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United States v. Rodarmel

United States District Court, D. Kansas

October 30, 2017

UNITED STATES OF AMERICA, Plaintiff,
v.
TRICIA RODARMEL, Defendant.

          MEMORANDUM AND ORDER

          THOMAS MARTEN, JUDGE

         This matter is before the court on defendant Tricia Rodarmel's motion pursuant to 28 U.S.C. § 2255 challenging her sentence (Dkt. 56). Defendant alleges ineffective assistance of counsel and prosecutorial misconduct. For the reasons stated herein, defendant's motion is denied.

         I. Background

         On May 2, 2016, defendant pleaded guilty, pursuant to Fed. R. Crim. P. 11(c)(1)(C), to Transportation of a Minor in violation of 18 U.S.C. § 2423(a). On July 25, 2016, the court sentenced defendant to a term of imprisonment of 204 months and 10 years of supervised release. Defendant did not directly appeal, and timely mailed the instant § 2255 motion on July 24, 2017.

         II. Waiver

         Within defendant's plea agreement, defendant waived the right to challenge her sentence in a collateral attack under § 2255 (except as limited by United States v. Cockerham, 237 F.3d 1179, 1187 (10th Cir. 2001)), or a motion brought under Fed.R.Civ.P. 60(b). Defendant's waiver also stated that “[n]otwithstanding the foregoing waivers, the parties understand that the defendant in no way waives any subsequent claims with regards to ineffective assistance of counsel or prosecutorial misconduct.” (Doc. 42, at 5).

         The government seeks to enforce this waiver as to defendant's claims challenging her sentence. Generally, a knowing and voluntary waiver of 18 U.S.C. § 2255 rights is enforceable. United States v. Morrison, 415 F. App'x 860, 862 (10th Cir. 2011) (citing Cockerham, 237 F.3d at 1183). District courts enforce these waivers so long as: (1) the collateral attack falls within the scope of the waiver; (2) the defendant knowingly and voluntarily waived his right to collateral review; and (3) enforcing the waiver would not result in a miscarriage of justice. United States v. Hahn, 359 F.3d 1315, 1325 (10th Cir. 2004).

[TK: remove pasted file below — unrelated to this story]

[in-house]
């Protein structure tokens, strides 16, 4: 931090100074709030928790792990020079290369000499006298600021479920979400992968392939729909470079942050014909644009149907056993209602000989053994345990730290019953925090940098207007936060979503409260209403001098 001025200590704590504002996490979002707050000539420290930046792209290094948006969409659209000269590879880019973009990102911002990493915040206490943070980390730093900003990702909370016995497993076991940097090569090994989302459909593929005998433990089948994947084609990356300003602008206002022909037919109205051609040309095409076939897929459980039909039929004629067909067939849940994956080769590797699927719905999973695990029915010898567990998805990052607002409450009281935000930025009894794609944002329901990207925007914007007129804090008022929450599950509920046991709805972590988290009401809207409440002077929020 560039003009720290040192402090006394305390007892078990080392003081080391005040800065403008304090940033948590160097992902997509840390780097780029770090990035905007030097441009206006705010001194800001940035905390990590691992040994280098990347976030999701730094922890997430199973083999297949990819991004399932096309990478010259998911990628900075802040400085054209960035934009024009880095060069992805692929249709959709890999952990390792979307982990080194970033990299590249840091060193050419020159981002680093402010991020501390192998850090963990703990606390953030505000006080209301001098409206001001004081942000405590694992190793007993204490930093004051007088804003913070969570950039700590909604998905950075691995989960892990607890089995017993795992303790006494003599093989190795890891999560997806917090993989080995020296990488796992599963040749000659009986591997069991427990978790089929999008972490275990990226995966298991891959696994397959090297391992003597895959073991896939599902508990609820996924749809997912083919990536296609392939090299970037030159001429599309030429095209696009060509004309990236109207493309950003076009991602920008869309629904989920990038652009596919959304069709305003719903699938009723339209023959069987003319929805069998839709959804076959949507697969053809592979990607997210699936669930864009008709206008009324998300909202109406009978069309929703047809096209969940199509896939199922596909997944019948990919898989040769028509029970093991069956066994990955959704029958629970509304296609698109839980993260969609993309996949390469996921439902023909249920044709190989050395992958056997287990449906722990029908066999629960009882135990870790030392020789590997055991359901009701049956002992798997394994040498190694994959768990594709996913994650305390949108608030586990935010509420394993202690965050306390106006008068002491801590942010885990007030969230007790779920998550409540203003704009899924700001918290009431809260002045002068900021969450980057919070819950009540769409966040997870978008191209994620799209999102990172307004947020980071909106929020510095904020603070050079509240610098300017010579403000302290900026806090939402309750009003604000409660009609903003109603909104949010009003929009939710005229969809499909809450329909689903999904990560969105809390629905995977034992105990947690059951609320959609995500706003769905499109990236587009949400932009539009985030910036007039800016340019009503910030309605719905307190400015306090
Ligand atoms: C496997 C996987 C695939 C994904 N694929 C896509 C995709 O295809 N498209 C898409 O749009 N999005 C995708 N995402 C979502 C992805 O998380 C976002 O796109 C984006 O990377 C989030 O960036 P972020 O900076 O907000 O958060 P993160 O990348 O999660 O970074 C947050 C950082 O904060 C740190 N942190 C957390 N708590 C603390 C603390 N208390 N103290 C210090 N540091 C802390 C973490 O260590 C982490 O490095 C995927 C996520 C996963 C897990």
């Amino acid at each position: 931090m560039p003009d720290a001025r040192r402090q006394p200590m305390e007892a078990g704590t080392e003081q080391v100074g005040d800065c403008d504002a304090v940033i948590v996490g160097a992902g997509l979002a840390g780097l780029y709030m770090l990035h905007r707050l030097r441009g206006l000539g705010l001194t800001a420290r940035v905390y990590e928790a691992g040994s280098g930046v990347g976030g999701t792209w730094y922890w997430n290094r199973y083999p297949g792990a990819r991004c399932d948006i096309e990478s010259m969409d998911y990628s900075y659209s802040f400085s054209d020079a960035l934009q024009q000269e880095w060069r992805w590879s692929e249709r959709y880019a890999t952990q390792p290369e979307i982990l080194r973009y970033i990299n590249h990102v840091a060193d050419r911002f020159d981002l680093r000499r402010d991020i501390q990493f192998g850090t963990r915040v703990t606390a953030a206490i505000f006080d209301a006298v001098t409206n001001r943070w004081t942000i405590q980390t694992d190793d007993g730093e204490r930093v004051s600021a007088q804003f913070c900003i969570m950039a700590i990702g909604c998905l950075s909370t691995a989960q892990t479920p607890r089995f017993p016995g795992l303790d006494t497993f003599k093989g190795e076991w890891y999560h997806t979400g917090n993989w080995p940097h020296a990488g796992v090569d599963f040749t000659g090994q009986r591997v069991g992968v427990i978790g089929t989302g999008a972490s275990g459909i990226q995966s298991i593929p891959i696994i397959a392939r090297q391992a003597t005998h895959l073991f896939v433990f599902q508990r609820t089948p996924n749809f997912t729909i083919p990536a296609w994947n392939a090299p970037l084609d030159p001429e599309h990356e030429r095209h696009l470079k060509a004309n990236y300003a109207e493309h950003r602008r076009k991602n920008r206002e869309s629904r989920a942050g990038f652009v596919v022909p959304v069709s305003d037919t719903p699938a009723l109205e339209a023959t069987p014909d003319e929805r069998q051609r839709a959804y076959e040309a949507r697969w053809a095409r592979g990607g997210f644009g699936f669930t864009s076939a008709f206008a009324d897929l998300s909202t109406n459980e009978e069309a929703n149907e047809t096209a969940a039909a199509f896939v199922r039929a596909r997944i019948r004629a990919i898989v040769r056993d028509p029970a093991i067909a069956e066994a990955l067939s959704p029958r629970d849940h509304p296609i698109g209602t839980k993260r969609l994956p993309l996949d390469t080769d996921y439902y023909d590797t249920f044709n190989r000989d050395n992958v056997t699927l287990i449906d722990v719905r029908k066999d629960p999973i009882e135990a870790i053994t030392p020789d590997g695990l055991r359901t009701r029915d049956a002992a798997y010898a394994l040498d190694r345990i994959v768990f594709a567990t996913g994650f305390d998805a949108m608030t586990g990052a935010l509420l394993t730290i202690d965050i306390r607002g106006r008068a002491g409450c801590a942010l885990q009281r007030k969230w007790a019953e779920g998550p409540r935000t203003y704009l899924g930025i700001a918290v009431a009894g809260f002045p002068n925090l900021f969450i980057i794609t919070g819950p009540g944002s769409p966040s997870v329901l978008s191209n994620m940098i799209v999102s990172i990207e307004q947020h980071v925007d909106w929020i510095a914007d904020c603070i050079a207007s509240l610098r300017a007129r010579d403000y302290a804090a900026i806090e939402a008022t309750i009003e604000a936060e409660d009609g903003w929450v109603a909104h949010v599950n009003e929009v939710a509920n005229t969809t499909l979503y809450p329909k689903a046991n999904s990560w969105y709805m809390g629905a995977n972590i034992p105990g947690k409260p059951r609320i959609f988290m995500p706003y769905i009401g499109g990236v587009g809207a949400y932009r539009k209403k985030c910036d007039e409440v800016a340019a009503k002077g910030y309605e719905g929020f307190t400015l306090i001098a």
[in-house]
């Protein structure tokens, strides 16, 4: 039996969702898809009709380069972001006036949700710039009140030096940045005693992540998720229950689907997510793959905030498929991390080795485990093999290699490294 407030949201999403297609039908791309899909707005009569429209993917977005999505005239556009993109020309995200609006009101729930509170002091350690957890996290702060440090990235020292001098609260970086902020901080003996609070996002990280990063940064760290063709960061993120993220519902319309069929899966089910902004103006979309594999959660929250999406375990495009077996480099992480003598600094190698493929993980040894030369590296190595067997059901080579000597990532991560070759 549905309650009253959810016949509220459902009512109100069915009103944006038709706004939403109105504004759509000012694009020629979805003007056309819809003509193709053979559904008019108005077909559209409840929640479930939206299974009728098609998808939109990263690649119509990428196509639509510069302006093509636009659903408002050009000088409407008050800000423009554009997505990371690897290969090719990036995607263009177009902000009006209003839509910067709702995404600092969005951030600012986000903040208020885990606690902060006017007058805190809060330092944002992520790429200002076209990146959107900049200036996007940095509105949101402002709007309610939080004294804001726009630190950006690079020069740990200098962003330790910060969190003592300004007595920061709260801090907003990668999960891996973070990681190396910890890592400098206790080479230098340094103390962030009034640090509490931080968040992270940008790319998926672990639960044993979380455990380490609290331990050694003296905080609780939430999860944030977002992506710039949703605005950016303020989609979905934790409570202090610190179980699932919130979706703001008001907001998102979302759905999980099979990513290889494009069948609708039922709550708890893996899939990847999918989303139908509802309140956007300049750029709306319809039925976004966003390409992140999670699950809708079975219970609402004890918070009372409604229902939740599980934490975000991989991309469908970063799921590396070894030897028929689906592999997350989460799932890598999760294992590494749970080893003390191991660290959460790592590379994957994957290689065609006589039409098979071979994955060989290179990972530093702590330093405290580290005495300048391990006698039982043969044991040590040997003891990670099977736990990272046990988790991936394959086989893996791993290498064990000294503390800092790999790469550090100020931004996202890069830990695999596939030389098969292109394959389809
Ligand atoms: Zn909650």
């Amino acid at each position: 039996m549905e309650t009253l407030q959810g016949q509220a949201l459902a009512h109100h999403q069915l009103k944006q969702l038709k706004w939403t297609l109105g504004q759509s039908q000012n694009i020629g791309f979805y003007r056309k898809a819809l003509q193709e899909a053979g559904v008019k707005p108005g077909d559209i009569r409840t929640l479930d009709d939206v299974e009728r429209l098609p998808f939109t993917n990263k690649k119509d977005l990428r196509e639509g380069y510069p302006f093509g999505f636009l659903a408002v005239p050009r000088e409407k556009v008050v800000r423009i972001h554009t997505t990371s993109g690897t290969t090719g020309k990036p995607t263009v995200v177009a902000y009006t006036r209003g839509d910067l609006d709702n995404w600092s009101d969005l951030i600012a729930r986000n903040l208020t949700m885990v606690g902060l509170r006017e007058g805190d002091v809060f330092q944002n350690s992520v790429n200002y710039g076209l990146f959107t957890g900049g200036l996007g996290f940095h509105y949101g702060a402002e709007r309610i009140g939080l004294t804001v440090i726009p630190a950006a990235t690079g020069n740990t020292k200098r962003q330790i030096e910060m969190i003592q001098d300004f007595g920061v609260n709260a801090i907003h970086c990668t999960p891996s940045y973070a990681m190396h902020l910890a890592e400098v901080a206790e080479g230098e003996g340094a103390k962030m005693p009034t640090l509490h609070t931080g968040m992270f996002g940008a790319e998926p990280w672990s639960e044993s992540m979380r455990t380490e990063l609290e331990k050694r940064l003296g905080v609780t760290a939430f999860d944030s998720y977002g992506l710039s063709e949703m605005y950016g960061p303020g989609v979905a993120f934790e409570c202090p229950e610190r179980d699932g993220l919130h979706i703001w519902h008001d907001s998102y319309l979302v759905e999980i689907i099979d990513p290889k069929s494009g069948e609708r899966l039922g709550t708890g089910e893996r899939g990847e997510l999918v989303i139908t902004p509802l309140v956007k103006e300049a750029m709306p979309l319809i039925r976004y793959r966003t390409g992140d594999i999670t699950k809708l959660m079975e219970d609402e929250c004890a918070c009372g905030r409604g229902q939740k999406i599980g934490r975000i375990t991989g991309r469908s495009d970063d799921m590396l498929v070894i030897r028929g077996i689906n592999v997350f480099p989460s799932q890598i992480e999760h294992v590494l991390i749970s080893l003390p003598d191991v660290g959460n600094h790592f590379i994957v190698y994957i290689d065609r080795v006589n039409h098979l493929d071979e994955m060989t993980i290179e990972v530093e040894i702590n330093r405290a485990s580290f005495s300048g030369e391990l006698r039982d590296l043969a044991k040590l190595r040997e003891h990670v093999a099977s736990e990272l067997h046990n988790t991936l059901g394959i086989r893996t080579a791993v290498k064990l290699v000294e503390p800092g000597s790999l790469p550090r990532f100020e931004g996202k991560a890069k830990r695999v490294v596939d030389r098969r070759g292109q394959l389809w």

Defendant alleges that trial counsel was ineffective because he failed to make a sentencing-disparity argument and present mitigating evidence that could have resulted in a lower sentence. Defendant claims that her sentence is substantially unreasonable. She also asserts prosecutorial misconduct based on racial bias. To the extent that defendant raises claims of ineffective assistance of counsel or prosecutorial misconduct, these claims fall within the exceptions to the waiver. See United States v. Ellis, No. CR 12-20093-01-KHV, 2017 WL 193158, at *4 (D. Kan. Jan. 18, 2017) (noting that the final sentence in the waiver was broader than the Cockerham exception and that “the plain language of the plea agreement permits all claims of ineffective assistance of counsel . . . .”).

         III. Ineffective Assistance of Counsel

         Under 28 U.S.C. § 2255(a), a prisoner in custody has the right to challenge a sentence imposed by the district court if it is in violation of the Constitution or other law of the United States, or if the sentence imposed was in excess of the maximum authorized by law. If the court finds that defendant is being held in violation of federal law, the court “shall vacate and set the judgment aside and shall discharge the [defendant] or resentence him or grant a new trial or correct the sentence . . . .” 28 U.S.C. § 2255(b).

         The Sixth Amendment provides defendants a right to effective assistance of counsel, and this right “extends to the plea-bargaining process.” United States v. Watson, 766 F.3d 1219, 1225 (10th Cir. 2014) (quoting Lafler v. Cooper, 566 U.S. 156, 162 (2012)). The court applies the standard identified in Strickland v. Washington, 466 U.S. 668, 687- 88, 694 (1984), when determining whether a habeas petitioner's counsel provided ineffective assistance. See Romano v. Gibson, 278 F.3d 1145, 1151 (10th Cir. 2002) (applying Strickland).

         Under Strickland, a defendant bears the burden of satisfying a two-pronged test. First, he must show that his attorney's “performance was deficient” and “fell below an objective standard of reasonableness.” Id. at 687-88. The court affords considerable deference to an attorney's strategic decisions and “recognize[s] that counsel is strongly presumed to have rendered adequate assistance and made all significant decisions in the exercise of reasonable professional judgment.” Id. at 690. Second, a defendant must demonstrate prejudice, which requires a showing that there is “a reasonable probability that, but for counsel's unprofessional errors, the result of the proceeding would have been different.” Id. at 694; see also Lafler, 566 U.S. at 163.

         a. Discussion

         The court finds that trial counsel was not ineffective. First, defendant pleaded guilty pursuant to a Rule 11(c)(1)(C) plea. In doing so, defendant acknowledged that she believed a 204-month imprisonment followed by 10 years of supervision was an appropriate sentence. Had trial counsel argued that defendant's sentence was substantially unreasonable and/or unconstitutional, these ...


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